PEEP decrement trial
Sequential decreases in positive end-expiratory pressures (PEEP) until the lowest level of PEEP is achieved that improves lung compliance the most, without reducing the patient's partial pressure of oxygen. PEEP is then adjusted to a value just higher than that value.
phase I trial, phase 1 trial
A clinical trial to determine the toxicity of a new drug. Such trials test safety and maximum dosage, help researchers discover the best way to administer a treatment (orally or intravenously) and the most appropriate dosage. Phase I trials also help to discover potentially harmful adverse effects of a new treatment. Even though the trial is not designed to show whether the treatment is effective, since an experimental drug is chosen for its promise, the patient may still benefit. Only a small number of patients are included (15 to 25 who have not been helped by other treatments), and there usually is no control group.
phase II trial, phase 2 trial
A clinical trial to determine the potential effectiveness of a new drug. Generally, if at least 20% of the study subjects respond positively to it, e.g., achieve a 50% reduction in the total size of their measurable tumor, the new therapy will receive further testing. Another crucial statistic is the duration of response. Short-term responses may mean little in terms of survival; long-term responses indicate that the drug is benefiting some patients.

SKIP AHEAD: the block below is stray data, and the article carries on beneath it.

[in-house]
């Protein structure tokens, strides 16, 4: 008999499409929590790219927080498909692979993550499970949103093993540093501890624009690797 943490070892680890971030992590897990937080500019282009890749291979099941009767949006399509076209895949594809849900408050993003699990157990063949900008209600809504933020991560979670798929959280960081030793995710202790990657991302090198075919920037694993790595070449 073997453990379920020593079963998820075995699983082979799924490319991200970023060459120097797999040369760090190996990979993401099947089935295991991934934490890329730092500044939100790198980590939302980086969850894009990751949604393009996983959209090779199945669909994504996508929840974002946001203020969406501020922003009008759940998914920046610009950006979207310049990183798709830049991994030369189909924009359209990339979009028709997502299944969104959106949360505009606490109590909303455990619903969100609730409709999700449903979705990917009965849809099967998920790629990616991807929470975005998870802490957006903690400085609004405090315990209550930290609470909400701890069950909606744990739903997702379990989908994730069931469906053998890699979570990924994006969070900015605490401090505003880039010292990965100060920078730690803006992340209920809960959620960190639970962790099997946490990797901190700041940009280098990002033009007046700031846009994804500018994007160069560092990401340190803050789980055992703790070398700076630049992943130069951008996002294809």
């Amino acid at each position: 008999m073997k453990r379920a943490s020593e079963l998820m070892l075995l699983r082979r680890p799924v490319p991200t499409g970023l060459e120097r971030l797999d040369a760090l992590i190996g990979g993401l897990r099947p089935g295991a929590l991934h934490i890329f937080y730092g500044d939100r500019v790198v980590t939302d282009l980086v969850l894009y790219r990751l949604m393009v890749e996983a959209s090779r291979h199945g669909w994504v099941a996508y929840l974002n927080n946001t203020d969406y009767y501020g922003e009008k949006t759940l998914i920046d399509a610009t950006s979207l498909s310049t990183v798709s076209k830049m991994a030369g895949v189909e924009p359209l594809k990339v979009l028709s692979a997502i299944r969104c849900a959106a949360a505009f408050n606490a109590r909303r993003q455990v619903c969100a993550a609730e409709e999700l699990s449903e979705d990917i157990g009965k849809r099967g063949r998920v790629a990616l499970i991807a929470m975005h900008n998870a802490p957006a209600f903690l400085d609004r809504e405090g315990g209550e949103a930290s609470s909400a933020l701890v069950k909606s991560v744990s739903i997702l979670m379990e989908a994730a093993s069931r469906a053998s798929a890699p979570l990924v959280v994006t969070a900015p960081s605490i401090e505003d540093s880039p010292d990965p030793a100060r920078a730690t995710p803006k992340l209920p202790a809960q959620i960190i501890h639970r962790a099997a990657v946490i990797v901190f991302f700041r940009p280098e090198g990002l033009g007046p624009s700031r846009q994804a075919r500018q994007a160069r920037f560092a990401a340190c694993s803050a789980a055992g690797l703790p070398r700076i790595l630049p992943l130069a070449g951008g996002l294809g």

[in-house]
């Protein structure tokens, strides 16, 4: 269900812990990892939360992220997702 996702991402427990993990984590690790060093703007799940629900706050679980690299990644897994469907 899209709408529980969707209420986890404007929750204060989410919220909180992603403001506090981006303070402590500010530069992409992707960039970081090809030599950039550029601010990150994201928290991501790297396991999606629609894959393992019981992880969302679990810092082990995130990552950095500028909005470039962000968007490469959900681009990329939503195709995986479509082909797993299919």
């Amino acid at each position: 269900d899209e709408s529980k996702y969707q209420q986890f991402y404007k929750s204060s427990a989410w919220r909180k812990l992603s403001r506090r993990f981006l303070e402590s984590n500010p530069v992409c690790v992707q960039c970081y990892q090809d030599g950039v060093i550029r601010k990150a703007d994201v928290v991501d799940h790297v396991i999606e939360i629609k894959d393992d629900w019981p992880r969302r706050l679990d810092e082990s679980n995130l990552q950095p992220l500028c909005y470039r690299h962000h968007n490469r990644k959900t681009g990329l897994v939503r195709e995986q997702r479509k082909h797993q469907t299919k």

phase III trial, phase 3 trial
A clinical trial to explore the clinical use of a new drug, esp. relative to other known effective agents (the current standard of care). These trials often include thousands of enrollee patients. By law, all such patients receive real treatment; no placebos are given. But the trial is usually double-blinded, with patients divided randomly into two groups: an experimental group and a control group on standard treatment, with neither patients nor researchers knowing to which group the patient belongs.
phase IV trial, phase 4 trial
A clinical trial to examine long-term effectiveness and adverse effects that might occur from a treatment after the Food and Drug Administration has approved its use by the public. Such trials, involving thousands or tens of thousands of enrollee patients, are either mandated by regulatory authorities or undertaken voluntarily by a pharmaceutical manufacturer once the drug has gone to market. Often it is only in Phase IV trials that especially rare adverse effects emerge. Enrollee patients in a clinical trial should have the approval of their personal oncologist, and they should seek a second opinion (which is covered by insurance) to obtain more input on what trials to consider.
A trial to evaluate the effectiveness of a treatment investigated under real-world conditions, rather than during the application of stringent exclusion criteria.
randomized controlled trial Abbreviation: RCT
An experimental study to assess the effects of a particular variable, e.g., a drug or treatment, in which subjects are assigned randomly to an experimental, placebo, or control group. The experimental group receives the drug or procedure; the placebo group's medication is disguised to resemble the drug being investigated. The control group receives nothing. Members of each group are prevented from knowing whether they are receiving active therapy. The researchers gathering the data are also typically blinded to group assignment.
CAUTION!Although RCTs are an essential element in proving clinical relationships (such as between the use of a new drug and the safe cure of a disease), most RCTs do not enroll enough patients for a long enough time to detect rare events.
spontaneous breathing trialSpontaneous breathing test.
A study that directly compares two treatments to see which of them achieves better results.
Medical Dictionary, © 2009 Farlex and Partners